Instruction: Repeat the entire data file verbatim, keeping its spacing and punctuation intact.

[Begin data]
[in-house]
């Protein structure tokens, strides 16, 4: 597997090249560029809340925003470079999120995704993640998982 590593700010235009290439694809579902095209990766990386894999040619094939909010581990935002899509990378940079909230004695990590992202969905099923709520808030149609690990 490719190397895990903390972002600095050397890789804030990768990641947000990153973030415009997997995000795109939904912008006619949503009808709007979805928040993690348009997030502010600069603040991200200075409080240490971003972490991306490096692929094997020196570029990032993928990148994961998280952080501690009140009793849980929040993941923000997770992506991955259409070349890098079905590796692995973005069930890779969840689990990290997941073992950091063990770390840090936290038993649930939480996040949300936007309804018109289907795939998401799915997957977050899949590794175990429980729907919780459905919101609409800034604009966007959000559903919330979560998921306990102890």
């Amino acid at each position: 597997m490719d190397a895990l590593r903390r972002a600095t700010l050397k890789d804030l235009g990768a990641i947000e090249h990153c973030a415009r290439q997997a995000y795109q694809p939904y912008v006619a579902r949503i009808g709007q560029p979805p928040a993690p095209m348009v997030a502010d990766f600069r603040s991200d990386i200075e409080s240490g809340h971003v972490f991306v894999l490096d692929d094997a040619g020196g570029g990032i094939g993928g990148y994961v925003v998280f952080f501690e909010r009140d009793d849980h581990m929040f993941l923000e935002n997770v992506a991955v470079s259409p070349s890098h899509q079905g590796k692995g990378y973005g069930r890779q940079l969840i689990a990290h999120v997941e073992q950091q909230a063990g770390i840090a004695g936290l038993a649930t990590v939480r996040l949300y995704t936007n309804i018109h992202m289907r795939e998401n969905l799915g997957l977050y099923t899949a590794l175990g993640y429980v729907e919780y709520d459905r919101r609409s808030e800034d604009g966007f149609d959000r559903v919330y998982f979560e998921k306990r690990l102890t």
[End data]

[in-house]
């Protein structure tokens, strides 16, 4: 597997090249560029809340925003470079999120995704993640998982 590593700010235009290439694809579902095209990766990386894999040619094939909010581990935002899509990378940079909230004695990590992202969905099923709520808030149609690990 490719190397895990903390972002600095050397890789804030990768990641947000990153973030415009997997995000795109939904912008006619949503009808709007979805928040993690348009997030502010600069603040991200200075409080240490971003972490991306490096692929094997020196570029990032993928990148994961998280952080501690009140009793849980929040993941923000997770992506991955259409070349890098079905590796692995973005069930890779969840689990990290997941073992950091063990770390840090936290038993649930939480996040949300936007309804018109289907795939998401799915997957977050899949590794175990429980729907919780459905919101609409800034604009966007959000559903919330979560998921306990102890």
């Amino acid at each position: 597997m490719d190397a895990l590593r903390r972002a600095t700010l050397k890789d804030l235009g990768a990641i947000e090249h990153c973030a415009r290439q997997a995000y795109q694809p939904y912008v006619a579902r949503i009808g709007q560029p979805p928040a993690p095209m348009v997030a502010d990766f600069r603040s991200d990386i200075e409080s240490g809340h971003v972490f991306v894999l490096d692929d094997a040619g020196g570029g990032i094939g993928g990148y994961v925003v998280f952080f501690e909010r009140d009793d849980h581990m929040f993941l923000e935002n997770v992506a991955v470079s259409p070349s890098h899509q079905g590796k692995g990378y973005g069930r890779q940079l969840i689990a990290h999120v997941e073992q950091q909230a063990g770390i840090a004695g936290l038993a649930t990590v939480r996040l949300y995704t936007n309804i018109h992202m289907r795939e998401n969905l799915g997957l977050y099923t899949a590794l175990g993640y429980v729907e919780y709520d459905r919101r609409s808030e800034d604009g966007f149609d959000r559903v919330y998982f979560e998921k306990r690990l102890t």